Date of Completion
Smart structures, structural control, structural health monitoring, bridge-weigh-in-motion
Richard E. Christenson
Arash E. Zaghi
Field of Study
Doctor of Philosophy
Smart civil engineering structures incorporate electronic devices to generate information that can be used for enhancing their own performance and/or the performance of other related systems. Three main components can be typically integrated with a structural system in order to generate a smart structure: sensing and sensor networks, data processing and decision-making, and actuation and control. This dissertation contributes to the state of the art of smart structural technologies for civil infrastructure through investigations on each one of these areas. For the area of sensing and sensor networks, fieldwork on structural health monitoring (SHM) was performed. In particular, it was demonstrated that it is possible to use infrasound measurements to identify low-frequency global vibrations of in-service highway bridges. In the area of data processing and decision-making, field and numeric research was conducted on Bridge Weigh-In-Motion (BWIM). This research provided insight on the sensitivity and efficacy of the strain-only influence area method under different experimental conditions. Finally, in the area of actuation and control, numerical research was performed on seismic protective systems. The studies on this section include both passive and semi-active control strategies for the connected control method of adjacent base-isolated buildings. It is shown that coupling adjacent base isolated building have the potential to reduce the base displacements without compromising the floor accelerations.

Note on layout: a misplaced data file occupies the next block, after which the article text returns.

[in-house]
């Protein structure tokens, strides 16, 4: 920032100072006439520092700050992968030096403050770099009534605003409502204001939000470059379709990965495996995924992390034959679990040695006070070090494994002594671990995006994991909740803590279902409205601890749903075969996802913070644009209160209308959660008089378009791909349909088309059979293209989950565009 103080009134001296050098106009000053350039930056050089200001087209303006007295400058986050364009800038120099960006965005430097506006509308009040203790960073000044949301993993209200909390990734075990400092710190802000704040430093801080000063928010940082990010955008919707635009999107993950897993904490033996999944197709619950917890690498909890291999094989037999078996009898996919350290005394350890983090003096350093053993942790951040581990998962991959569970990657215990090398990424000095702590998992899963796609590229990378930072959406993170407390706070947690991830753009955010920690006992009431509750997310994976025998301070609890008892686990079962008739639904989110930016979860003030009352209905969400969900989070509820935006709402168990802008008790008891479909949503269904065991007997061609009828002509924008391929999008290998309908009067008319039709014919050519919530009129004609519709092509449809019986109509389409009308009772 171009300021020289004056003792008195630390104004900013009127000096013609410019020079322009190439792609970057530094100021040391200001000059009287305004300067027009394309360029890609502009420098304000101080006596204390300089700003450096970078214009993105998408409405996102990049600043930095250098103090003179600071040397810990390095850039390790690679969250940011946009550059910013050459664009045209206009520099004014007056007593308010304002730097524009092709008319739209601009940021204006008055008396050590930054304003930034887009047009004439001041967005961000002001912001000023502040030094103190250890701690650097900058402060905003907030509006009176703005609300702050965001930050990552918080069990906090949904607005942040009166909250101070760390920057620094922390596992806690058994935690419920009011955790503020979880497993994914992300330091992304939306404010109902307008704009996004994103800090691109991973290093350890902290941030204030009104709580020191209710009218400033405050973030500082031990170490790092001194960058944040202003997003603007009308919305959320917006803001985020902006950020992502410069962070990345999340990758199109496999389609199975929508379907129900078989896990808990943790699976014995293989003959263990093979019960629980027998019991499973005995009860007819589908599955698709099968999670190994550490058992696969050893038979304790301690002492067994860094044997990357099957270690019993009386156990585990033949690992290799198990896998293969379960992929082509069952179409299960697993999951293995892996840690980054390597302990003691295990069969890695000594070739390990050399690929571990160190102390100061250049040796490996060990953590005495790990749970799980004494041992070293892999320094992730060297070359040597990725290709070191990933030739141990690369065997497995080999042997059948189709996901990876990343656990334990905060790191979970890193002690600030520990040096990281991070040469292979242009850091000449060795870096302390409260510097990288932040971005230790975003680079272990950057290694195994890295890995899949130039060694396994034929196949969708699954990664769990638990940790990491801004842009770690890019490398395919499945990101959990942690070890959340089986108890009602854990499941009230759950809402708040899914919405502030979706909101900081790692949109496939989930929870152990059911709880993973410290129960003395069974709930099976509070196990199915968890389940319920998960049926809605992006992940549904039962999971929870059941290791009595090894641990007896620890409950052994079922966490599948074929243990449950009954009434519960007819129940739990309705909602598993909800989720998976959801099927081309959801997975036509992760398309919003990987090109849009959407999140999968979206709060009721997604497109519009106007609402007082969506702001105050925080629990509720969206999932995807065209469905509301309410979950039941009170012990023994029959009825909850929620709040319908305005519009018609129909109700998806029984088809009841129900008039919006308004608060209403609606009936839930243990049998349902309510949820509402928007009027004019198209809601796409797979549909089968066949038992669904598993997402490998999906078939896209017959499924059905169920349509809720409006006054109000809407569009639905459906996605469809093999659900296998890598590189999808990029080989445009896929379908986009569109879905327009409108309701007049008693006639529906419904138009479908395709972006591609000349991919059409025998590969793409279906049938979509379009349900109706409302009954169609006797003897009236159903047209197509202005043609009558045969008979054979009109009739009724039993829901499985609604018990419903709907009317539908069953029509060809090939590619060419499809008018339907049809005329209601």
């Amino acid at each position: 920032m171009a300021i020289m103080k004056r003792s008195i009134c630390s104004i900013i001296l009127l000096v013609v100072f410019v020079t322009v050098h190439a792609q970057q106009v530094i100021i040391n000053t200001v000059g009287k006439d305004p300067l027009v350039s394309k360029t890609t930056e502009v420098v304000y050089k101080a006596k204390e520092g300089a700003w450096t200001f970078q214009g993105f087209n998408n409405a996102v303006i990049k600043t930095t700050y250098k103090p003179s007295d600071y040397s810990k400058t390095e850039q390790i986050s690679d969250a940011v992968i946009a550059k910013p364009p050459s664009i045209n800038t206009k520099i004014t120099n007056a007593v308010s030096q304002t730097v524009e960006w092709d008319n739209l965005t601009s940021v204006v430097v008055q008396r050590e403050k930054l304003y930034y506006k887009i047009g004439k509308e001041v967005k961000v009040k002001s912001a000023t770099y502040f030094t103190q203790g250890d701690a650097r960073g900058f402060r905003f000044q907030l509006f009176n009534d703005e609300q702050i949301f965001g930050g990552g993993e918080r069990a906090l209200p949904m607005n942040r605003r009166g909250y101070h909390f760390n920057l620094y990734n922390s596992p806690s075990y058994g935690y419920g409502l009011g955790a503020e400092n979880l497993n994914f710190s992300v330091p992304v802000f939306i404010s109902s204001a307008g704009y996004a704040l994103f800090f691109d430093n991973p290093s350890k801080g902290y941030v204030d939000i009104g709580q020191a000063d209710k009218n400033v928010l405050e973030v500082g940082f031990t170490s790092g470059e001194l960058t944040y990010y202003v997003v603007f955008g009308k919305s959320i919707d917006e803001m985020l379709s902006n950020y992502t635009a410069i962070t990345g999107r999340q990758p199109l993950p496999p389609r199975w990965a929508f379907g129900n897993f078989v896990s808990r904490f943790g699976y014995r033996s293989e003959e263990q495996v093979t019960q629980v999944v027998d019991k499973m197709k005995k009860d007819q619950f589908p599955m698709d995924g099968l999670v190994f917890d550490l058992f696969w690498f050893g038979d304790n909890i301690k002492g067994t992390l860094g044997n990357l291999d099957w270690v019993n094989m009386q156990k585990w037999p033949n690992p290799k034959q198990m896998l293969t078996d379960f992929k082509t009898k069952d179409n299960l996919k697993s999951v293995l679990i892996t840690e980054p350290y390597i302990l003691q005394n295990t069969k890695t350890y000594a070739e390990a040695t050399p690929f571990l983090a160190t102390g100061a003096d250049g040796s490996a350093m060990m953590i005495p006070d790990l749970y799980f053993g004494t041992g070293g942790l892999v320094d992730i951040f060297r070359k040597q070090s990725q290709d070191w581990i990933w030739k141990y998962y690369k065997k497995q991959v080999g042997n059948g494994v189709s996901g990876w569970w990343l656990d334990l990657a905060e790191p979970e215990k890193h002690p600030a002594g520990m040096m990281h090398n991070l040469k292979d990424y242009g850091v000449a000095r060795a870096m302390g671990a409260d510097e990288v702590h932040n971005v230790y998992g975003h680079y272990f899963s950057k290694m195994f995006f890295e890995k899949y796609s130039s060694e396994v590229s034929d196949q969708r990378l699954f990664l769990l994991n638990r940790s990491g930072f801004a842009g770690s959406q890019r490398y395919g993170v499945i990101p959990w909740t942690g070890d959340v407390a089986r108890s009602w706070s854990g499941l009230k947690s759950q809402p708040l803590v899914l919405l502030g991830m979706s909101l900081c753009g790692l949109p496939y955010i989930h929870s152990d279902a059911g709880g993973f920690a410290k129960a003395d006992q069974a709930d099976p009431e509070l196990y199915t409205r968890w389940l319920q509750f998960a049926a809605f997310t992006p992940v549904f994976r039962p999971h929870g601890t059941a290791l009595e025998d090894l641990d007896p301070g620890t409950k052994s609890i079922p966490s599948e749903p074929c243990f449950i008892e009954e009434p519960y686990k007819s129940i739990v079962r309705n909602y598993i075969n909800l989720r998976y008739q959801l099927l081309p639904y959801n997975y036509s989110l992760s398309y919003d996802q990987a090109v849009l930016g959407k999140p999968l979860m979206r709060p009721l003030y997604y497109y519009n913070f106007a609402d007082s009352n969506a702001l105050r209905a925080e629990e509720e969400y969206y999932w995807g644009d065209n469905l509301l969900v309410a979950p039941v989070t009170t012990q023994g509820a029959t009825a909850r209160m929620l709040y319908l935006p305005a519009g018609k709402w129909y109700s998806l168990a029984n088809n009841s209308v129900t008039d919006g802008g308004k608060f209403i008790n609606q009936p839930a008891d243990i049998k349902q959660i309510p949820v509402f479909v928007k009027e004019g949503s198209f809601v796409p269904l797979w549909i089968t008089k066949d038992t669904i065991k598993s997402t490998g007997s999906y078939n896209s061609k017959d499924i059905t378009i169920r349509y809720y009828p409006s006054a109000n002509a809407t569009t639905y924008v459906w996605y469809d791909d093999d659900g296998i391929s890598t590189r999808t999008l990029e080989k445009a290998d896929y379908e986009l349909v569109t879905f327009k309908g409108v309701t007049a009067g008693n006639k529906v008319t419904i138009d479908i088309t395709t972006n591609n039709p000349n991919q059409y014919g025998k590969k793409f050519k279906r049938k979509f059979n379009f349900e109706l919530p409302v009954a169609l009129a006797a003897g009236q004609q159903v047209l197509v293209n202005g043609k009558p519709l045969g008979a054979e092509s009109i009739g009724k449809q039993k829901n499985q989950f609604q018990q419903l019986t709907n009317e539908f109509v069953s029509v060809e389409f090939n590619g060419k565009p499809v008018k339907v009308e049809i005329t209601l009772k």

Lobo-Aguilar, Sergio, "Advances in Smart Structure Technologies for Civil Infrastructure" (2018). Doctoral Dissertations. 1870.